Behind the Lens with Filmmaker Julie Dash

Tuesday, 18 June 2013 20:31 Written by  Iya Bakare

L.A. Rebellion member Julie Dash recently visited Chicago as a part of the L.A. Rebellion series, which featured her National Film Registry award-winning film, Daughters of the Dust (1992). Over 20 years later, supporters gathered to view the movie and show support for the ground-breaking filmmaker at the L.A. Rebellion: Creating a New Black Cinema event.

“I’m glad that are many others [African-American female filmmakers] in the industry and this honor came much too late in the game,” she says. “I hope there are many more coming, and I hope they’re coming from both Hollywood and the independent world because we need a balance of both.”

Cognizant that other women filmmakers produced feature films, Julie says she was not aware that her project would generate the attention that led to a national release. With acknowledgement and gratitude for her accolades for Daughters in the Dust, praise is not why the veteran filmmaker says she or other directors create their art.

“You’re not sitting down with a score card saying ‘I’m going to be the first’,” she adds.

The writer confesses making a film is not an easy task, especially since it takes an average of nine years to create a feature film, from conception to the final product. Although the movie was shot in 23 days, it took Julie 15 years to complete Daughters of the Dust. The artist used her talents in other creative arenas simultaneously. Julie continued to write, direct and produce various projects for other mediums while she worked on her feature film. After the debut of Daughters of the Dust, the nationally acclaimed writer and director ventured to other sides of the industry as a music video director, a television commercial writer and a public service announcement (PSA) writer.

A filmmaker was the career Julie says she aspired to pursue, which involved cinematography and editing films. As she fell in love with the idea of telling stories with her work, the filmmaker utilized her skill and added both writing and directing to capture those moments on the screen to create a new craft. The New York native relocated to Los Angeles where she was an American Film Institute (AFI) writing fellow and attended UCLA’s film production graduate program. As a fellow of AFI, Julie says she was introduced to, and later associated with, a multicultural group of filmmakers, who later became known as the L.A. Rebellion.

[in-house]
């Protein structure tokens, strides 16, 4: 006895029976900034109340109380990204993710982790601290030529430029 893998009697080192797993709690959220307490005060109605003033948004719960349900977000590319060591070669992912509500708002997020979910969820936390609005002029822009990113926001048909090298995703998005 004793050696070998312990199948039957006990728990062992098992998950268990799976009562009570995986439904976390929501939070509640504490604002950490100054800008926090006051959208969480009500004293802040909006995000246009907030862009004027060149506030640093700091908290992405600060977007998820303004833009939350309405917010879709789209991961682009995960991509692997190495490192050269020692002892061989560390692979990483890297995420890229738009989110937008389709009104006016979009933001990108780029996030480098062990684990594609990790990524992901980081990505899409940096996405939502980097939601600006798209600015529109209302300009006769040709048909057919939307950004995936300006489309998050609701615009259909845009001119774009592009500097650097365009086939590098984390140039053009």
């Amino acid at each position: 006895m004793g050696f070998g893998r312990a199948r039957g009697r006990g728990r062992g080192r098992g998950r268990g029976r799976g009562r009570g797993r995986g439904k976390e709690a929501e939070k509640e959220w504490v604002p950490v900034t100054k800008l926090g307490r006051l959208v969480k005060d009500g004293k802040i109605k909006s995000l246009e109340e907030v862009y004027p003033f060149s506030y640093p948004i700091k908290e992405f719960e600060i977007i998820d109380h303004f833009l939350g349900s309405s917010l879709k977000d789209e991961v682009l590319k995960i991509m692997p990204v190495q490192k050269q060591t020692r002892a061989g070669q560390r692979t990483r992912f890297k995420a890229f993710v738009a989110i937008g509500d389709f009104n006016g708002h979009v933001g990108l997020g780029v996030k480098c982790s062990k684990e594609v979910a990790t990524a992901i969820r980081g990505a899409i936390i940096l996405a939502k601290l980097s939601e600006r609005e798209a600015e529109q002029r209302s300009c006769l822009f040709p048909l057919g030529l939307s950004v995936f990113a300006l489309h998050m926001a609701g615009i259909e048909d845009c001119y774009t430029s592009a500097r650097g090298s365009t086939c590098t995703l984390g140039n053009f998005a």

Through the course of her career, Julie continues to make history. The MTV feature film Love Song (2000), starring Monica, was the first feature film produced, written and directed by African-American women, the director says. She became the first African-American woman nominated for Outstanding Directorial Achievement and for Primetime Movies Made for Television at the Directors Guild of America (DGA) for her work on “The Rosa Parks Story” (2002), starring Angela Bassett. The DGA member was the first and is only black woman in the National Film Registry.

With more than two decades of experience in the business, the director admits the complexities of a career as a filmmaker.

“It’s difficult for all filmmakers, especially independent ones who aren’t connected to a specific network or a studio,” she says. “It’s difficult to make a film and to get it out there for distribution. Being a woman makes it extra difficult and being an African-American woman makes it difficult as well, especially if you’re using a different voice.”

Julie says in the television industry and when working with networks, they have their own crew of people they work with. A positive aspect of that is the ability to be innovatively free. As an artist, the writer and director encourages other filmmakers to stretch their creative boundaries, including those who aren’t represented by a film union.

Rest assured, Julie’s artistic wheels continue to turn as she works on future projects in her creative pipeline, which includes a mini-series she is writing about African-American women in World War II. The filmmaker is a guest lecturer at various institutions and continues to produce timeless, universal pieces that speak to all generations and all cultures, which represents her passion for directing and for teaching others. With excitement about what the future holds for up-and-coming filmmakers, Julie and her work represent how far the industry has come and the fascinating journey that awaits us.

Photo Courtesy of University of Chicago for L.A. Rebellion

Iya Bakare

Iya Bakare

Iya Bakare, GMO's managing editor, earned both her Bachelor and Master of Arts degrees in print journalism. She earned her B.A. from Delta State University with a minor in English and graduated with a M.A. degree from Columbia College Chicago. In her spare time, the Chicago native continues to freelance and ponder ways to both inform and improve her community one story at a time.

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